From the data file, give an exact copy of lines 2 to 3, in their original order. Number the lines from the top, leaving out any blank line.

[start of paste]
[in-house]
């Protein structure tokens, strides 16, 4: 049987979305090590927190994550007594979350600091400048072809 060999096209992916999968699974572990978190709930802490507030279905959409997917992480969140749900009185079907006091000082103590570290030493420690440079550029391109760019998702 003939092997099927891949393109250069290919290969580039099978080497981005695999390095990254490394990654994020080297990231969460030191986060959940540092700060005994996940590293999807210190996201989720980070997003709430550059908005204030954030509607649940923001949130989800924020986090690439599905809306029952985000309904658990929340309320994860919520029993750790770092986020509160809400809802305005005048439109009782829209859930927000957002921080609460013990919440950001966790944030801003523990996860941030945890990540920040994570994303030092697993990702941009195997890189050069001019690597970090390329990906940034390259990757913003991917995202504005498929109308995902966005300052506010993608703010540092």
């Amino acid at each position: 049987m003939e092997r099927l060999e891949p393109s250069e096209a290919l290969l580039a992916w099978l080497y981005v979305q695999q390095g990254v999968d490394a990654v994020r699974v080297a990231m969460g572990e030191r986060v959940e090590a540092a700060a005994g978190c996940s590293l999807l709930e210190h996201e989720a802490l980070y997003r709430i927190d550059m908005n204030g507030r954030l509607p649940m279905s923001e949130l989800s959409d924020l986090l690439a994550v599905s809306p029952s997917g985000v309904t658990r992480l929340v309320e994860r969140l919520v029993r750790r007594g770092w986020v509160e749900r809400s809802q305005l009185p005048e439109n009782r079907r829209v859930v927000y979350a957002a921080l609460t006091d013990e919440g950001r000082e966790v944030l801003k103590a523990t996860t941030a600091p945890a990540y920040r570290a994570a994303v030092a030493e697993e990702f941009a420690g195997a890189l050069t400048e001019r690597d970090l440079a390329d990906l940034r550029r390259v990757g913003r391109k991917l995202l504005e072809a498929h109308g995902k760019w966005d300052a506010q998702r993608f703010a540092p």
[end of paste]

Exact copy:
């Protein structure tokens, strides 16, 4: 049987979305090590927190994550007594979350600091400048072809 060999096209992916999968699974572990978190709930802490507030279905959409997917992480969140749900009185079907006091000082103590570290030493420690440079550029391109760019998702 003939092997099927891949393109250069290919290969580039099978080497981005695999390095990254490394990654994020080297990231969460030191986060959940540092700060005994996940590293999807210190996201989720980070997003709430550059908005204030954030509607649940923001949130989800924020986090690439599905809306029952985000309904658990929340309320994860919520029993750790770092986020509160809400809802305005005048439109009782829209859930927000957002921080609460013990919440950001966790944030801003523990996860941030945890990540920040994570994303030092697993990702941009195997890189050069001019690597970090390329990906940034390259990757913003991917995202504005498929109308995902966005300052506010993608703010540092």
């Amino acid at each position: 049987m003939e092997r099927l060999e891949p393109s250069e096209a290919l290969l580039a992916w099978l080497y981005v979305q695999q390095g990254v999968d490394a990654v994020r699974v080297a990231m969460g572990e030191r986060v959940e090590a540092a700060a005994g978190c996940s590293l999807l709930e210190h996201e989720a802490l980070y997003r709430i927190d550059m908005n204030g507030r954030l509607p649940m279905s923001e949130l989800s959409d924020l986090l690439a994550v599905s809306p029952s997917g985000v309904t658990r992480l929340v309320e994860r969140l919520v029993r750790r007594g770092w986020v509160e749900r809400s809802q305005l009185p005048e439109n009782r079907r829209v859930v927000y979350a957002a921080l609460t006091d013990e919440g950001r000082e966790v944030l801003k103590a523990t996860t941030a600091p945890a990540y920040r570290a994570a994303v030092a030493e697993e990702f941009a420690g195997a890189l050069t400048e001019r690597d970090l440079a390329d990906l940034r550029r390259v990757g913003r391109k991917l995202l504005e072809a498929h109308g995902k760019w966005d300052a506010q998702r993608f703010a540092p």